Edmund Pettus still bridging gaps
Published 12:00 am Saturday, February 25, 2006
The Selma Times-Journal
The 1940 Souvenir Program of the Edmund Winston Pettus Bridge Celebration, sold for 25 cents, chronicled the end of the &8220;horse-and-buggy bridge&8221; and heralded &8220;the opening of the finest bridge between Savannah and San Diego.&8221;
Selma Mayor Lucian Burns and Dallas County Probate Judge Watkins Vaughan hosted the event in 1940.
Though we’ve yet to reach the tomorrow of jet jaunts replacing auto traffic across the Alabama River, the 1940 Edmund Pettus Bridge continues its vital role for the Selma community.
Excitement was high at the bridge’s inception.
The original bridge across the river, stretching from the Bridge Tender’s House off Water Avenue to the foot of the Pettus Bridge today, was built by private enterprise.
The construction was begun in 1884 and completed in 1885.
The cost: $55,000.
Until 1900, tolls ranging from five cents to 75 cents were charged to pedestrians, peddlers, horsemen, buggies and wagons.
In 1900, Dallas County purchased the bridge for $65,000 and made it free to cross.
According to George Needham, owner of the Bridge Tender’s House, which is today a bed and breakfast, &8220;the original bridge was 800′ in length, a wooden-deck bridge, and was secured by cables instead of steel beams.&8221;
The bridge had three spans and required a tender to open the north span when river traffic needed to pass.
The tender and his family occupied the Bridge Tender’s House.
The tender was on duty 24 hours a day.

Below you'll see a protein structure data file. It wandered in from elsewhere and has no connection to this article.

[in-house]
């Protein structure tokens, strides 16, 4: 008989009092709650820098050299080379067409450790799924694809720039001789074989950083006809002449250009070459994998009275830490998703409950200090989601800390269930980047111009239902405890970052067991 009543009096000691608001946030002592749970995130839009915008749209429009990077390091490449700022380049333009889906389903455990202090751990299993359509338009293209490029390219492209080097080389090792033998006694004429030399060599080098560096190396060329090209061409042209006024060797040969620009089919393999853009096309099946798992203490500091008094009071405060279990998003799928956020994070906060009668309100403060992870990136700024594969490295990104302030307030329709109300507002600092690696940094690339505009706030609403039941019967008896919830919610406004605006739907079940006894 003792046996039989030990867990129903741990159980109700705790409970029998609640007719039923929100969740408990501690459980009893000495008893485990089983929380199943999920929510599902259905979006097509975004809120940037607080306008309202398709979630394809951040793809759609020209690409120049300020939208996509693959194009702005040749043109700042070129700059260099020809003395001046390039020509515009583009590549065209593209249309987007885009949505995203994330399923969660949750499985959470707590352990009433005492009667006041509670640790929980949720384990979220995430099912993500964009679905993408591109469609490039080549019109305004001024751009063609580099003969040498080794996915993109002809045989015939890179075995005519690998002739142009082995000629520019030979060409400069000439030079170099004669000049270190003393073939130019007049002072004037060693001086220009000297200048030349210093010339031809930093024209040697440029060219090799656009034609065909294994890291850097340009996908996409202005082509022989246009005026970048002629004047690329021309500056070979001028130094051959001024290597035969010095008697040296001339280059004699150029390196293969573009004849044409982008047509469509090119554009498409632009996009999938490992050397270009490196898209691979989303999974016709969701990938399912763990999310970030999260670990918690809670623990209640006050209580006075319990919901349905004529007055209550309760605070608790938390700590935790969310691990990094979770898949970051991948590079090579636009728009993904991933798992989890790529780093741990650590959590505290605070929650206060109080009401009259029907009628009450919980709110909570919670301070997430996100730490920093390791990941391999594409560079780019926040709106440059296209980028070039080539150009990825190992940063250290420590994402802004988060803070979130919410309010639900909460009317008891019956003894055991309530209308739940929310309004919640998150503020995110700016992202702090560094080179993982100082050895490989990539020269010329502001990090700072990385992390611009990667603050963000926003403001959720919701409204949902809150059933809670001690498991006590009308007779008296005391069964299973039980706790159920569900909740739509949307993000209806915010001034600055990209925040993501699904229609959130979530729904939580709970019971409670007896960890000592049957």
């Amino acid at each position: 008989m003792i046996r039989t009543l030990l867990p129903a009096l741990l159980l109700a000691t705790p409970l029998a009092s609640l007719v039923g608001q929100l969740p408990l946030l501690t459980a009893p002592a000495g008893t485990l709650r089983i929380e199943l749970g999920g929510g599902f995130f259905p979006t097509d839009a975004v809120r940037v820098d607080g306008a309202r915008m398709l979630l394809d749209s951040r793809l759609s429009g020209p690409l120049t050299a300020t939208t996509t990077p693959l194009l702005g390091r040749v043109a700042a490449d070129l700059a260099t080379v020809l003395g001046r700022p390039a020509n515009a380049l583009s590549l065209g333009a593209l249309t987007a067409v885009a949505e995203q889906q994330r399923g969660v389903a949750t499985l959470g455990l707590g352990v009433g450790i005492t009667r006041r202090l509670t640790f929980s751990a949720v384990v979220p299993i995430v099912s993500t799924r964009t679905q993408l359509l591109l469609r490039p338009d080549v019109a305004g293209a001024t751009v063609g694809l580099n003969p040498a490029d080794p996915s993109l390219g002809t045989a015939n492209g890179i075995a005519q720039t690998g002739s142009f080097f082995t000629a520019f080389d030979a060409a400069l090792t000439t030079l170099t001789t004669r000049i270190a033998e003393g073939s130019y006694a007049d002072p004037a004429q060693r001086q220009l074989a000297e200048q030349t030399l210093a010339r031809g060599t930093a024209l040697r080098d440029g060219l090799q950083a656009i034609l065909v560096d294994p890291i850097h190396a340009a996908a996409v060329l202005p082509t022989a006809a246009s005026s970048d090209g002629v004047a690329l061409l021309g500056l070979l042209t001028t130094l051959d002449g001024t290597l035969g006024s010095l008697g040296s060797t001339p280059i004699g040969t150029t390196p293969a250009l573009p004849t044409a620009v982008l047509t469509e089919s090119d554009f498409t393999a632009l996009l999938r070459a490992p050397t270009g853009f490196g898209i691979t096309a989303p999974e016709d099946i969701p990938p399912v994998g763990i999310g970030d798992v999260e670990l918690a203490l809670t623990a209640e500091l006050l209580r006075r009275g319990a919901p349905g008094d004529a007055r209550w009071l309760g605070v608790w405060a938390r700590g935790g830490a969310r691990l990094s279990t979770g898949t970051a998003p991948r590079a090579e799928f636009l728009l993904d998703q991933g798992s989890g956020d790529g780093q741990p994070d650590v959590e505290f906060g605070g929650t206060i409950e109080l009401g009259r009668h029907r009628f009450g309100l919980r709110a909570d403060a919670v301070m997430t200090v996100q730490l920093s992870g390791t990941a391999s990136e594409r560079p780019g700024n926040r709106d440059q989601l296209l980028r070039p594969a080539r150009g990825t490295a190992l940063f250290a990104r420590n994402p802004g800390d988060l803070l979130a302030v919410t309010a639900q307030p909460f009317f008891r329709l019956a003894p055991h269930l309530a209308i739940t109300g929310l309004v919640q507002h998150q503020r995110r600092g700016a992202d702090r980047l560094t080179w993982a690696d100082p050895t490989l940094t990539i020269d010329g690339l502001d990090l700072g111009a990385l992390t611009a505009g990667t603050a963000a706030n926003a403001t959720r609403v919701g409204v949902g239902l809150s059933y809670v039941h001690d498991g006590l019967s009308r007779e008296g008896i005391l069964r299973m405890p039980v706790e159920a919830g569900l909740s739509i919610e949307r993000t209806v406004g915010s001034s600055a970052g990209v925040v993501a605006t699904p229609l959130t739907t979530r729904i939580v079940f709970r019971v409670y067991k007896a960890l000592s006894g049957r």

After the Edmund Pettus Bridge opened in 1940, the old bridge was removed.
The curved landing, cornerstone and Bridge Tender’s House are the only remaining artifacts from the original bridge.
Edmund Winston Pettus was a United States Senator from 1896 until his death in July 1907.
When Alabama seceded from the Union in January 1861, Pettus was chosen to act as a commissioner to represent Alabama in its dialogues with other Southern states.
He went on to climb Confederate ranks, becoming a Brigadier-General of acclaim for his leadership at Vicksburg. He returned to Selma after the war and worked to rebuild the state and city, eventually becoming a Senator.
The original lights from the Pettus Bridge were removed in the 1950s and replaced by brighter lights.
At the time, County Probate Judge Reynolds and Mayor Heinz permitted the removed lights to be acquired by people to use as streetlights in front of their homes.
Today, some of the surviving lights stand in front of homes in Selma neighborhoods, in front of Town & Country Realty, and in Auburn, Alabama.
In March 1965, the Edmund Pettus Bridge became an icon of the struggle for voting rights.
On the 7th, marchers began the movement that would culminate at the end of the month in a march to Montgomery that became 25,000 marchers strong and would prompt President Lyndon Johnson to sign the Voting Rights Act of 1965.
Today, tourists come to visit the site of the struggle that activated nationwide change. The historic stretch of highway continues to be developed on federal, state, and local levels. The annual Jubliee celebration to commemorate the struggle occurs March 3-5.
The 1940 program states &8220;we have become a part of a great system of national highways.
The road that used to connect us with Montgomery has become a highway that connects us with all America.&8221;
Today the connection exceeds that of just a roadway – the Pettus Bridge has come to be symbolic of bridgebuilding on an epic scale – economics, traffic, history, and freedom all circulate across this historic passageway.